CE Testing And Marking Explained In Detail European Consumers might have seen the letters "CE" appear on a wide range of products that are sold in the single marked pertaining to the European Economic Area (EEA). EEA consists of the 27 European Union (EU) countries and the European Free Trade Association countries Iceland, Liechtenstein and Norway. The "CE" mark on products indicates that they are in compliance with the EU's health, safety and environmental requirements. CE marking indicates that the product has been assessed through CE testing before being placed in the EEA market. It doesn't necessarily indicate that the product has been manufactured in the EEA region.
The product manufacturer has the responsibility to carry out thorough CE testing and assessment before placing the product in the EEA market zone. After completing the compliance testing, the EC Declaration of conformity (DoC) has to be obtained. After getting the DoC, the product should be affixed with the CE marking. All products that are sold in the common European market do not necessarily require CE marking. The range of products that require CE certification and marking include devices for medical use, appliances using gas fuels, explosives, refrigerators and freezers, hot water boilers, measuring instruments, automatic weighing equipment, radio and communication equipment and pressure vessels.
CE Testing and Marking Procedure
1. Identification of directive applicable to the product - The first step in the CE certification and marking process is to identify the directive and harmonized standards that are applicable to the product being manufactured. The directives that apply to a particular product contain a set of technical requirements that has to be met by the product.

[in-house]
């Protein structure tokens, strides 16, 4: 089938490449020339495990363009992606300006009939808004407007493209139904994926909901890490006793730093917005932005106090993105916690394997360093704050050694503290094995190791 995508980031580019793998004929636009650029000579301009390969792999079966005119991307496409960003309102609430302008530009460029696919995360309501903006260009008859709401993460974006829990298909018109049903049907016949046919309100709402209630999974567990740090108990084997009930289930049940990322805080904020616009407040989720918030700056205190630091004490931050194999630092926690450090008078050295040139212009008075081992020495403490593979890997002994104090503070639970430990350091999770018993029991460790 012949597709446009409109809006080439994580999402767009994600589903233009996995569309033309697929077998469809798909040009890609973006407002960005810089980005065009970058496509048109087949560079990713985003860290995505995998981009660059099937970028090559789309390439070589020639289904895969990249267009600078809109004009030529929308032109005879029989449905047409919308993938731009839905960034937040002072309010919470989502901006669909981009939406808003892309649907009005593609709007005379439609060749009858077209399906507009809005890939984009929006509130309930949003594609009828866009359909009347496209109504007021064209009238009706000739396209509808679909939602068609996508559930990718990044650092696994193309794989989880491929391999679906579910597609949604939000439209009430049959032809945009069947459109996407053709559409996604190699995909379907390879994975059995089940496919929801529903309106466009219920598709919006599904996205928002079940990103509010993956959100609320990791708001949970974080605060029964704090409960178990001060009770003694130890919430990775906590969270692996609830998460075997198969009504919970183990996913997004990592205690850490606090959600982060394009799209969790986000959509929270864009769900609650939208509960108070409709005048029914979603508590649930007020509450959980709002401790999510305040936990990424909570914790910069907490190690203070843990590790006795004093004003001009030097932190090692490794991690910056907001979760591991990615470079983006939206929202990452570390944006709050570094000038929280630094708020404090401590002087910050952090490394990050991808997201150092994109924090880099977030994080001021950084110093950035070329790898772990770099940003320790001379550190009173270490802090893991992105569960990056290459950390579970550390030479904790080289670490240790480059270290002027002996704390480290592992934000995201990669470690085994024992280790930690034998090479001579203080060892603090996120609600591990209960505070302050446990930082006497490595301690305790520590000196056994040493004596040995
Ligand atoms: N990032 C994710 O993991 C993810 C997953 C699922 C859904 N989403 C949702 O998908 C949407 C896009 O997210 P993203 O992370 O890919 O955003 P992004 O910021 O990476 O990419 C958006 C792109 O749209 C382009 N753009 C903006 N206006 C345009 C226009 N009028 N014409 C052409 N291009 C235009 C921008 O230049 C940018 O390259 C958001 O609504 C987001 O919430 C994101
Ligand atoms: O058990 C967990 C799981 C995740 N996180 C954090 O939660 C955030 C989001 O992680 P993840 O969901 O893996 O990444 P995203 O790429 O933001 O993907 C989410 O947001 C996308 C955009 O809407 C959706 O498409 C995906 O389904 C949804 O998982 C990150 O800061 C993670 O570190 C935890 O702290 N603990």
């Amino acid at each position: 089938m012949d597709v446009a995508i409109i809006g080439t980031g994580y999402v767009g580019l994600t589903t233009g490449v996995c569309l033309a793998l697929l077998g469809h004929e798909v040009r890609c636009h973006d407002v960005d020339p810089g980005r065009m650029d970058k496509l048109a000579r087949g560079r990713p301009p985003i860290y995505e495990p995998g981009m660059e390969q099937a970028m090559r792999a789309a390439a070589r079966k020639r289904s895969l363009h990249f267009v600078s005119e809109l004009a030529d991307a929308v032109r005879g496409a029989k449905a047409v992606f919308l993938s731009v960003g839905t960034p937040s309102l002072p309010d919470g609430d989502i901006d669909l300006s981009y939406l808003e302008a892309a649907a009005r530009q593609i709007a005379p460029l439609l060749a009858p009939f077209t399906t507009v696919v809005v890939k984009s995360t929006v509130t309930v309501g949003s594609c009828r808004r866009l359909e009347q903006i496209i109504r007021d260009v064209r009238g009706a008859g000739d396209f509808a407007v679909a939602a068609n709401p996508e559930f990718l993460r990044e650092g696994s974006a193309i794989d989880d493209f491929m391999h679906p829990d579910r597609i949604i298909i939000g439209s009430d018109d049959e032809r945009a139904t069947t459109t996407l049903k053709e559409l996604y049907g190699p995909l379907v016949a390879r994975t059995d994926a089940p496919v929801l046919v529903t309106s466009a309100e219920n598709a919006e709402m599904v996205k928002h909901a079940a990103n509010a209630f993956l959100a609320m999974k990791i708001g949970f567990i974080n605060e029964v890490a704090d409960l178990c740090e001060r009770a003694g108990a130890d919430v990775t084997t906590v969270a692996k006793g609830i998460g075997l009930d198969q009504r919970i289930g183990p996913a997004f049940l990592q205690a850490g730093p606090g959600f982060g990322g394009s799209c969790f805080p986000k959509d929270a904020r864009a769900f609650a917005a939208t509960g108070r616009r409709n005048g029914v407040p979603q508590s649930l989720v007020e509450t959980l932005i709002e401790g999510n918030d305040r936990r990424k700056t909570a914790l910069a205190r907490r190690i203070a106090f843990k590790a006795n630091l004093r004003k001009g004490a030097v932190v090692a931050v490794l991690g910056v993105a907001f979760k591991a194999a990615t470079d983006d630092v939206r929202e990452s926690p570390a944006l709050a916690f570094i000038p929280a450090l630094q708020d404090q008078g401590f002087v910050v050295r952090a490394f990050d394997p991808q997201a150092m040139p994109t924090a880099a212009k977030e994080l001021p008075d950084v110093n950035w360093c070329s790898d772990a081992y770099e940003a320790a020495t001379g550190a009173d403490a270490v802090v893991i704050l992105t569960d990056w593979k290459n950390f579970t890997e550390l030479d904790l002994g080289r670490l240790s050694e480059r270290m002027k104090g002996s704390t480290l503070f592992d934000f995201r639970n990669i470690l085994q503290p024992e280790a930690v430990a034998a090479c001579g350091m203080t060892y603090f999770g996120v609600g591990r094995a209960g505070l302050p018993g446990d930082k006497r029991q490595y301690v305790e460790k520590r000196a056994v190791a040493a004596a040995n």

2. Verification of the product specific requirements - the next step in the CE verification process is to verify whether the product meets the specific requirements relevant to the EU legislation.
3. Identification of the need for independent conformity assessment - the directive that applies to a specific product will contain information whether the product requires CE assessment by an independent third-party certifier, also called the notified body. Not all products require this third-party testing, and certain types of products require third-party testing. This information is given in the product specific directive.
4. Product Conformance testing - the procedure that is usually followed for testing the product is called the Conformity assessment procedure. Risk assessment is one of the sub components of the conformity assessment procedures.
5. Creating the documentation required for performing testing - a technical documentation is usually prepared before starting the actual product conformance testing. This will contain all the relevant test procedures and environment details used for performing the testing. This documentation has to be shown on request by the concerned bodies.
6. Affixing of CE marking -The CE marking is now added by the authorized representative of the manufacturer. The affixing should be carried out in accordance to the set legal guidelines. Once all the conformance related procedures have been completed, the manufacturer affixes the CE marking to the product or to its packaging.
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European Consumers might have seen the letters "CE" appear on a wide range of products that are sold in the single marked pertaining to the...